Political Communication   Trust  

Why Trying to Break People Out of Their Echo Chambers Might be Counterproductive

This article originally appeared on the London School of Economics US Centre’s daily blog.

Concerns over political polarization has led to calls for people to reach out and talk to those with opposing views. But, in new research, Jay HmielowskiMyiah Hutchens and Michael Beam find that these conversations may in fact be pushing people further into their own partisan media echo chambers.

Have you recently had a conversation with someone about wearing a mask to stop the spread of COVID-19? Our new research suggests that this discussion may have driven your conversation partners into a media echo chamber in which they seek out news that confirms their beliefs.

There is a general belief that it is important for people to reach beyond their communication bubbles. We tend to think that hearing opposing views leads people to better understand the world, become more tolerant of other people’s positions, and hold more moderate attitudes.

However, there is a growing concern that people are hearing views which oppose their own less and less.

Using the above example, if you’re liberal and were trying to convince a conservative to wear a mask, our research suggests that you may have just pushed that conservative further into their media echo chamber and increased their use of likeminded media channels such as Fox News. Likewise, the conversations liberals have with each other about how they think people aren’t doing enough to stop the spread of COVID-19 are likely to push liberals further into their own media echo chambers when they discuss politics with fellow liberals.

Popping ‘Information Bubbles’

People today talk about filter bubbles and echo chambers to describe a situation where a person only consumes information that supports their prior beliefs. Indeed, past research has highlighted that online media and cable news provide people with the opportunity to avoid hearing opposing views. When people only hear their preferred side of a debate, they may become less tolerant, feel more negative towards those on the other ‘side’ (i.e., how members of one political party feel about the other), and become more likely to have extreme political views. While some research suggests that these concerns with media echo chambers might be overblown, there is a consistent line of inquiry showing that people are walling themselves off from opposing views.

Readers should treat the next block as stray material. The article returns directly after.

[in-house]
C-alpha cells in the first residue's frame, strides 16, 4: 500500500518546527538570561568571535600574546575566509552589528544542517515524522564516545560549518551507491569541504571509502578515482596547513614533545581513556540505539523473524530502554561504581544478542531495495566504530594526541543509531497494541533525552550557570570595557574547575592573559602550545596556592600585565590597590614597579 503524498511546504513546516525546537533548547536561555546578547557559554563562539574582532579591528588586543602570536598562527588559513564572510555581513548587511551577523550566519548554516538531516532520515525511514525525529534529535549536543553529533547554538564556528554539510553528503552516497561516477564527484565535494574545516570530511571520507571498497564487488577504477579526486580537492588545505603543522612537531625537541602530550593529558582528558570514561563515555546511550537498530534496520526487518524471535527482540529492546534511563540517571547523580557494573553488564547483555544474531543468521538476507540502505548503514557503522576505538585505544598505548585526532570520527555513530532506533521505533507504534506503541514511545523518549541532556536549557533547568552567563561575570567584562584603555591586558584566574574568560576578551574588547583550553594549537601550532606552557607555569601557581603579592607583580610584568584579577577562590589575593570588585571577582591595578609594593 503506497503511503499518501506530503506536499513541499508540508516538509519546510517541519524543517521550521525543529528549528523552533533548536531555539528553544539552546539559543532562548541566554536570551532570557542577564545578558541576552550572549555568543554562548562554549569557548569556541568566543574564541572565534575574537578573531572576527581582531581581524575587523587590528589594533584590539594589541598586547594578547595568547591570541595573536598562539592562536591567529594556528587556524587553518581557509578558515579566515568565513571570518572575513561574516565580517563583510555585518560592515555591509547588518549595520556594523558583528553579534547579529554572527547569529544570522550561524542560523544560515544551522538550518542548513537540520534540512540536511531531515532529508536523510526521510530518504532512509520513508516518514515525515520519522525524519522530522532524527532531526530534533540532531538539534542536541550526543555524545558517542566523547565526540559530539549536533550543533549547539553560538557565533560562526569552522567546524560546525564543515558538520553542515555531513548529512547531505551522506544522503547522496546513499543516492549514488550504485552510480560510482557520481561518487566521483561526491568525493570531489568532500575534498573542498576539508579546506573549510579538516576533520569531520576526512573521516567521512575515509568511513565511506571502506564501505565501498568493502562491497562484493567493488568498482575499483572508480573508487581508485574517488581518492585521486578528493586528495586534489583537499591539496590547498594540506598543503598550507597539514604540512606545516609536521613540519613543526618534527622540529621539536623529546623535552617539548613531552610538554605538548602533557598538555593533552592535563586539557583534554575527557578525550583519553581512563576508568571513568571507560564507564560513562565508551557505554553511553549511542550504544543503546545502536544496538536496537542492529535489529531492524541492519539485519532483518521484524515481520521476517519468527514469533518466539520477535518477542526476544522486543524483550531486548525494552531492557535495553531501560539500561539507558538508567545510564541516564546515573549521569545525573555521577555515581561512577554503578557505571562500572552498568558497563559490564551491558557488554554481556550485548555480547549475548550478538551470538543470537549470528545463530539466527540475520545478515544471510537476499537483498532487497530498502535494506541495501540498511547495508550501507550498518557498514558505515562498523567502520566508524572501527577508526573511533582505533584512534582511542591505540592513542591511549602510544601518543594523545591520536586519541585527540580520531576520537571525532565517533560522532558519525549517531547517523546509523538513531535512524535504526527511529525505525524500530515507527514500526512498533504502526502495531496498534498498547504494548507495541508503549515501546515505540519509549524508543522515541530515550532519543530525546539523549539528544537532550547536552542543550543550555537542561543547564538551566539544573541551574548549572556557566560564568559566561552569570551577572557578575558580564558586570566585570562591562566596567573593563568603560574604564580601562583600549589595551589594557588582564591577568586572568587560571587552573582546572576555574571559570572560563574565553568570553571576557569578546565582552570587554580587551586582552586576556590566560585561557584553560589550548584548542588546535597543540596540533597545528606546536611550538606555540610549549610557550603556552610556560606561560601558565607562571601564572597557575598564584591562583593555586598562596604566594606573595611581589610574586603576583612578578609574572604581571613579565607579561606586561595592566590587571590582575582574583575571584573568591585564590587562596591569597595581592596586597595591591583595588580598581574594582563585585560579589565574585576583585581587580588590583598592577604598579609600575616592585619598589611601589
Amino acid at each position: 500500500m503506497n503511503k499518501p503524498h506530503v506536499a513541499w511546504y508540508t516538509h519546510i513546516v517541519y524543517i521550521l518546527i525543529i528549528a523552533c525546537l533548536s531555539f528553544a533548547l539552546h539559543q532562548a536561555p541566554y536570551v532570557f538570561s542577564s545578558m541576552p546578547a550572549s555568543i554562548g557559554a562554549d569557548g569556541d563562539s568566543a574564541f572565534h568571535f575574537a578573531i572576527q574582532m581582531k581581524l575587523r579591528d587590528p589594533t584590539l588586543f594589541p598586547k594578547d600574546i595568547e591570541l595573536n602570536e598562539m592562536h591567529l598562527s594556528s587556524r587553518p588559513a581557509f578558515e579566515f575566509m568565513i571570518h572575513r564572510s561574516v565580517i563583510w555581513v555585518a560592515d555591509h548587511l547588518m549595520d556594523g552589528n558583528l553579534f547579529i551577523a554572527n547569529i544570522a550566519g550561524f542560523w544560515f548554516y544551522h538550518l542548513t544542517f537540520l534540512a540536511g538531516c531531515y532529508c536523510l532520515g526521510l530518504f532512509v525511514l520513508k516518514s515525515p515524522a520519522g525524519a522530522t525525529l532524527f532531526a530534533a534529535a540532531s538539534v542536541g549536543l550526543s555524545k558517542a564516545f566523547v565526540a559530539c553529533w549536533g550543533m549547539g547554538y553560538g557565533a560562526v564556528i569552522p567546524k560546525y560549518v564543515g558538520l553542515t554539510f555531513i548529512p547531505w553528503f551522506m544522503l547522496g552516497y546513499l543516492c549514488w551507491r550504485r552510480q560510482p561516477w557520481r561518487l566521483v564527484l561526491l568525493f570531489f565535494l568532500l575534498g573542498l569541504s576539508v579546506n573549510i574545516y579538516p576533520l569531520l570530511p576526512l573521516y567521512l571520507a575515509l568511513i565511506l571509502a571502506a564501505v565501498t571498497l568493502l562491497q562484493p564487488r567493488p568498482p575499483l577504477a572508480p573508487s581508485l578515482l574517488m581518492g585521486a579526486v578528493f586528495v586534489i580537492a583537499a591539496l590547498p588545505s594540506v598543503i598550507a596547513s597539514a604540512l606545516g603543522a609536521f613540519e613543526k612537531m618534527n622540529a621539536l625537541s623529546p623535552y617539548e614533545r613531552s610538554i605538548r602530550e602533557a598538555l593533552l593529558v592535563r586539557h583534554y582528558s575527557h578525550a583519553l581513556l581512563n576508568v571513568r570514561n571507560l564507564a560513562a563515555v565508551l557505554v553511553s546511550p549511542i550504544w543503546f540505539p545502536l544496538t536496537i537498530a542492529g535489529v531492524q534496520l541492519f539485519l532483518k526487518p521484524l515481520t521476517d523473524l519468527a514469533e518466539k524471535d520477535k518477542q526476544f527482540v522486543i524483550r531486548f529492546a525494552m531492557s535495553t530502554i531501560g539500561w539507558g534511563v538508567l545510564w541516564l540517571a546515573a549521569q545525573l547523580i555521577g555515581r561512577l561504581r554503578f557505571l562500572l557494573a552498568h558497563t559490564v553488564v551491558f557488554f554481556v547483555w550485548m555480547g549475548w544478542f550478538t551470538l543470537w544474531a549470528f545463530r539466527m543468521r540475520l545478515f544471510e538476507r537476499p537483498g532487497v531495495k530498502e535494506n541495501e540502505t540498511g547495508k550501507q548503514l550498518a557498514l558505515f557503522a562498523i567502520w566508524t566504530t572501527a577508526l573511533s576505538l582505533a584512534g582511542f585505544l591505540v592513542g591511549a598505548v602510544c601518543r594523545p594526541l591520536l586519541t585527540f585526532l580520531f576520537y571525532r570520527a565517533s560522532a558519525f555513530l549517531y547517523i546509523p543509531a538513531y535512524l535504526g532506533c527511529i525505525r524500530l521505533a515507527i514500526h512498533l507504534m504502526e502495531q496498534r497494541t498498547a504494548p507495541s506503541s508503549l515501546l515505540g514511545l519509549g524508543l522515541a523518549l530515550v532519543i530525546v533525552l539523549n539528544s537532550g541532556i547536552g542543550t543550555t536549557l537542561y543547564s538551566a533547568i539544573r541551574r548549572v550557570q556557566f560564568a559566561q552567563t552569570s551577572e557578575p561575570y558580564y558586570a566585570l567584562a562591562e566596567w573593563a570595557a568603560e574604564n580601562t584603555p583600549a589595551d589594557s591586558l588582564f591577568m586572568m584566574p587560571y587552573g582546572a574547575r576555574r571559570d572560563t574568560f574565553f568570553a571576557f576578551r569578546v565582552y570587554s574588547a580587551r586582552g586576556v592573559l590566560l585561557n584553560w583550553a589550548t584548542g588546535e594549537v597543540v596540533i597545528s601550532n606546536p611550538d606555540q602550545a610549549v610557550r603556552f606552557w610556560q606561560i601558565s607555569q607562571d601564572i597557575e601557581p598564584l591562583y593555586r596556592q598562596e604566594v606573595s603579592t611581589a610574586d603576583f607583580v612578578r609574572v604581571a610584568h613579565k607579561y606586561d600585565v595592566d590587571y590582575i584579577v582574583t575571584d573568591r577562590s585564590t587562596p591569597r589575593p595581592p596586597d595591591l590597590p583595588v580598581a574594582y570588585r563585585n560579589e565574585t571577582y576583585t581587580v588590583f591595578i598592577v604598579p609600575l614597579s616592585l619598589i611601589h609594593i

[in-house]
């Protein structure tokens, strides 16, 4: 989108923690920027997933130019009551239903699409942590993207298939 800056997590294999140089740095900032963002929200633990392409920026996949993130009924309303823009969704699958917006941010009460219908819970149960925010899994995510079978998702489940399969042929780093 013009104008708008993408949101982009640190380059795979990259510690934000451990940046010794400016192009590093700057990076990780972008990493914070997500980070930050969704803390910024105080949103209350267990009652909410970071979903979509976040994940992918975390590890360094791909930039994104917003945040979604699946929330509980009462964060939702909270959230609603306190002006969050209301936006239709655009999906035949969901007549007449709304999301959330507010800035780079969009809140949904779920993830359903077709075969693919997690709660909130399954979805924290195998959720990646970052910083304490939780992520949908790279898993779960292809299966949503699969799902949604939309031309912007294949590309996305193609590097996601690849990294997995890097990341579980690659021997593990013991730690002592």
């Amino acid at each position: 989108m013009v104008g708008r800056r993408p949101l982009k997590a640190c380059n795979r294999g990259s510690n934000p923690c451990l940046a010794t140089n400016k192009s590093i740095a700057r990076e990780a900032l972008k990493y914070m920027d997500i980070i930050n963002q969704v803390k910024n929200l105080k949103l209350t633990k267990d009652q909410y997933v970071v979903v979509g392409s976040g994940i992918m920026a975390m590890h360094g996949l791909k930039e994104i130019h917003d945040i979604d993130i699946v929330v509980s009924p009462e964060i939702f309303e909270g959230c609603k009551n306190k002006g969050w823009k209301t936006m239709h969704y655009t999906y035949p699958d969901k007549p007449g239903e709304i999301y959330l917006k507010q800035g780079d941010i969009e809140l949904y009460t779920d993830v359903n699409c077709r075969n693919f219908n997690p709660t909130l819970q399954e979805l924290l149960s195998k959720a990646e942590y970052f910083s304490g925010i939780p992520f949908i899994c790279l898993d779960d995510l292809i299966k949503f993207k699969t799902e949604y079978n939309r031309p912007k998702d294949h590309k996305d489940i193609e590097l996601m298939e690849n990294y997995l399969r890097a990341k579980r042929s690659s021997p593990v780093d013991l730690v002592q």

So where can people still hear opposing views? One of the last vestiges of hearing different opinions is in talking to others. Research has highlighted that speaking to friends, family, and acquaintances is an important way to hear opinion-challenging positions. So, it’s important to examine the effects of talking to people who hold differing views in our day-to-day conversations.

Interestingly, the effects of having supportive and challenging conversations vary based on political ideology.

First, our research shows that liberals who had supportive conversations, where they spoke to someone who held similar views as their own, tended to increase their use of supportive media like MSNBC and decrease their use of challenging media such as Fox News. Indeed, liberals talking to fellow liberals increased trust in liberal leaning news outlets, which then increased their use of liberal leaning news sources. By contrast, these same conversations decreased trust in conservative news sources, ultimately resulting in decreased use of these same outlets. Essentially, what we find with liberals is evidence of the common concern of echo chambers. It seems that likeminded, day-to-day conversations among liberals is driving these individuals further into their media echo chamber.

Posted: October 2, 2020
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